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dc.contributor.authorStegarescu, Gheorghe
dc.contributor.authorEscuer-Gatius, Jordi
dc.contributor.authorSoosaar, Kaido
dc.contributor.authorKauer, Karin
dc.contributor.authorTõnutare, Tõnu
dc.contributor.authorAstover, Alar
dc.contributor.authorReintam, Endla
dc.date.accessioned2021-03-19T10:52:42Z
dc.date.available2021-03-19T10:52:42Z
dc.date.issued2020
dc.identifier.issn2077-0472
dc.identifier.urihttp://hdl.handle.net/10492/6396
dc.identifier.urihttps://doi.org/10.3390/agriculture10110527
dc.description.abstractThe decomposition of fresh crop residues added to soil for agricultural purposes is complex. This is due to di erent factors that influence the decomposition process. In field conditions, the incorporation of crop residues into soil does not always have a positive e ect on aggregate stability. The aim of this study was to investigate the decomposition e ects of residues from two di erent cover crops (Brassica napus var. oleifera and Secale cereale) and one main crop (wheat straw) on soil aggregate stability. A 105-day incubation experiment was conducted in which crop residues were mixed with sandy loam soil at a rate of 6 g C kg􀀀1 of soil. During the incubation, there were five water additions. The decomposition e ects of organic matter on soil conditions during incubation were evaluated by determining the soil functional groups; carbon dioxide (CO2), nitrous oxide (N2O), and methane (CH4) emissions; soil microbial biomass carbon (MBC); and water-stable aggregates (WSA). The functional groups of the plant residues and the soil were analyzed using Fourier transform infrared spectroscopy (FTIR) and a double exponential model was used to estimate the decomposition rates. The results show that the decomposition rate of fresh organic materials was correlated with the soil functional groups and the C/N ratio. Oilseed rape and rye, with lower C/N ratios than wheat straw residues, had faster decomposition rates and higher CO2 and N2O emissions than wheat straw. The CO2 and N2O flush at the start of the experiment corresponded to a decrease of soil aggregate stability (from Day 3 to Day 10 for CO2 and from Day 19 to Day 28 for N2O emissions), which was linked to higher decomposition rates of the labile fraction. The lower decomposition rates contributed to higher remaining C (carbon) and higher soil aggregate stability. The results also show that changes in the soil functional groups due to crop residue incorporation did not significantly influence aggregate stability. Soil moisture (SM) negatively influenced the aggregate stability and greenhouse gas emissions (GHG) in all treatments (oilseed rape, rye, wheat straw, and control). Irrespective of the water addition procedure, rye and wheat straw residues had a positive e ect on water-stable aggregates more frequently than oilseed rape during the incubation period. The results presented here may contribute to a better understanding of decomposition processes after the incorporation of fresh crop residues from cover crops. A future field study investigating the influence of incorporation rates of di erent crop residues on soil aggregate stability would be of great interest.eng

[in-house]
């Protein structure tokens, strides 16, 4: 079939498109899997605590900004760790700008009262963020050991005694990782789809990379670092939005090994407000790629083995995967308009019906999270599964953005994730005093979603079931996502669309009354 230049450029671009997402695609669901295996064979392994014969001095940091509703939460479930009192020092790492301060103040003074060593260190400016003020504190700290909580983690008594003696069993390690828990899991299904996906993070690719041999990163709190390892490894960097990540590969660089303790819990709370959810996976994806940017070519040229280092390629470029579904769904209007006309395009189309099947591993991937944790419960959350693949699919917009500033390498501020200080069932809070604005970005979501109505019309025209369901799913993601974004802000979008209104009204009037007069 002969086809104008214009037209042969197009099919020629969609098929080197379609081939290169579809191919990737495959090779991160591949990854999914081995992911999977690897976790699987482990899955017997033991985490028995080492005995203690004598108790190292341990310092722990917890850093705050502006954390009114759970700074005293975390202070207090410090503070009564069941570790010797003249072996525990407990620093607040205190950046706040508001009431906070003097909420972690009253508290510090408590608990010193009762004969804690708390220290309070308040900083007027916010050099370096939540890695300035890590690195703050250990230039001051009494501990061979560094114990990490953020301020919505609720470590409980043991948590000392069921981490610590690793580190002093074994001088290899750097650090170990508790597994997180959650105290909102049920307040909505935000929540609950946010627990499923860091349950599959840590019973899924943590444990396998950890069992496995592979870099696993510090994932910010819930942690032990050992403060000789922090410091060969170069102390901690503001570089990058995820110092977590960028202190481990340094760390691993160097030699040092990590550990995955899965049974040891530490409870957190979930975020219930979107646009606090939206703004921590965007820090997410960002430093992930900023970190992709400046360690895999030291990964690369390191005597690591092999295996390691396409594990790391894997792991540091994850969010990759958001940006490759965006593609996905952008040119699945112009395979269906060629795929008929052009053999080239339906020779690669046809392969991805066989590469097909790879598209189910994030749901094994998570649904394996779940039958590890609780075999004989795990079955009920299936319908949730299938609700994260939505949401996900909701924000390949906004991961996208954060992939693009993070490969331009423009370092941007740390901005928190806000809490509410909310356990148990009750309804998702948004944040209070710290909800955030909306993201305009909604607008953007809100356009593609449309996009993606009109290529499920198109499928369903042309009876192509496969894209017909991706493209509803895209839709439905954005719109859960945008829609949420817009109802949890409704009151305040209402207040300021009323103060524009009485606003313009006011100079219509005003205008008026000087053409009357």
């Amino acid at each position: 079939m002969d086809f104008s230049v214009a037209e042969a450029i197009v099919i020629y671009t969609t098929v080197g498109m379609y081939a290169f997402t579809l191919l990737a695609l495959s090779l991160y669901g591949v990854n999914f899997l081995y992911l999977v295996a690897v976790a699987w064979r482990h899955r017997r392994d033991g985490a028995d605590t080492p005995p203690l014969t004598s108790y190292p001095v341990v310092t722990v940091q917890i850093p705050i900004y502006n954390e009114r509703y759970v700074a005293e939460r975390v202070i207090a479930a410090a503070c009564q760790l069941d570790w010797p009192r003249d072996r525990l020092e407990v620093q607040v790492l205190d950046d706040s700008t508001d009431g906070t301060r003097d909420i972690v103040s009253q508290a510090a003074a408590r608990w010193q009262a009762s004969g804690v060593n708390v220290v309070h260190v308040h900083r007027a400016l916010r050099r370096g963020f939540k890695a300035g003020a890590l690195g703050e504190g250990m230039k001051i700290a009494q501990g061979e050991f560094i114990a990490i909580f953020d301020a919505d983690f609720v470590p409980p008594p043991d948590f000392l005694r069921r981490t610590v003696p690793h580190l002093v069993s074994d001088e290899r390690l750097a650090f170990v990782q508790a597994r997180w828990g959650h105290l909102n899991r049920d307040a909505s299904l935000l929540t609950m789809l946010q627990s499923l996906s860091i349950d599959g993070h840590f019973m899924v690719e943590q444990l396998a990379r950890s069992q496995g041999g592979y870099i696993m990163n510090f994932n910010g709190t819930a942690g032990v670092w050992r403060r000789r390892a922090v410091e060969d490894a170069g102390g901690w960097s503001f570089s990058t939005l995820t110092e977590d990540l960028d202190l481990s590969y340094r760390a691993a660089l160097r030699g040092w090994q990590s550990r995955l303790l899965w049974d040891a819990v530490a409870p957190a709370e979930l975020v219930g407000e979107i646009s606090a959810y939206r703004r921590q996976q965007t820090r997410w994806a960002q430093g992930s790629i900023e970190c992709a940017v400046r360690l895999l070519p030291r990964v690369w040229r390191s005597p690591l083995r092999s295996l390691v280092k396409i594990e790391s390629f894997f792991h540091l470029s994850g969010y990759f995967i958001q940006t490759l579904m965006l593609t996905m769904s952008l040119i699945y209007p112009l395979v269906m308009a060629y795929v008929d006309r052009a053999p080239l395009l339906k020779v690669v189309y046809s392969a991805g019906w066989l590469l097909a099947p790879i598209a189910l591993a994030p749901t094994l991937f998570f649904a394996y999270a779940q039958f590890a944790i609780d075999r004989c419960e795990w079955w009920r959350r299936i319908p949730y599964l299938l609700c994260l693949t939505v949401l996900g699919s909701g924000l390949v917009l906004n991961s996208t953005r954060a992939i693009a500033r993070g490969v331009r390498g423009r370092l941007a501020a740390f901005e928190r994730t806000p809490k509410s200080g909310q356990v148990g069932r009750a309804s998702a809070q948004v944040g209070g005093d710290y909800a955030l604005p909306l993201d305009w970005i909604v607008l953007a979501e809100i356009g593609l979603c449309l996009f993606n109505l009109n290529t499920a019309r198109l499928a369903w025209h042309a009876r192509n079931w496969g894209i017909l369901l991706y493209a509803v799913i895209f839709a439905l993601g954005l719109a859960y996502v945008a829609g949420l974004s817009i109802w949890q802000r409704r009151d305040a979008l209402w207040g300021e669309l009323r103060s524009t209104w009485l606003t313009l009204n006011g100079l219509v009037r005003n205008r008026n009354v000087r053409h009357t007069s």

dc.description.sponsorshipThe research was funded by the European Union’s European Regional Development Fund (Estonian University of Life Sciences ASTRA project [2014-2020.4.01.16-0036] “Value-chain based bio-economy”) and the Horizon 2020 project iSQAPER [project number 635750].eng
dc.publisherMDPI
dc.rightsCreative Commons Attribution 4.0 International (CC BY 4.0) ; openAccesseng
dc.rights© 2020 by the authors.eng
dc.rights.urihttp://creativecommons.org/licenses/by/4.0/
dc.subjectaggregate stabilityeng
dc.subjectcover cropseng
dc.subjectdecomposition rateseng
dc.subjectgreenhouse gas emissionseng
dc.subjectmicrobial biomasseng
dc.subjectarticleseng
dc.titleEffect of crop residue decomposition on soil aggregate stabilityeng
dc.typeArticleeng
dc.contributor.departmentInstitute of Agricultural and Environmental Sciences. Estonian University of Life Scienceseng


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Creative Commons Attribution 4.0 International (CC BY 4.0) ; openAccess
Except where otherwise noted, this item's license is described as Creative Commons Attribution 4.0 International (CC BY 4.0) ; openAccess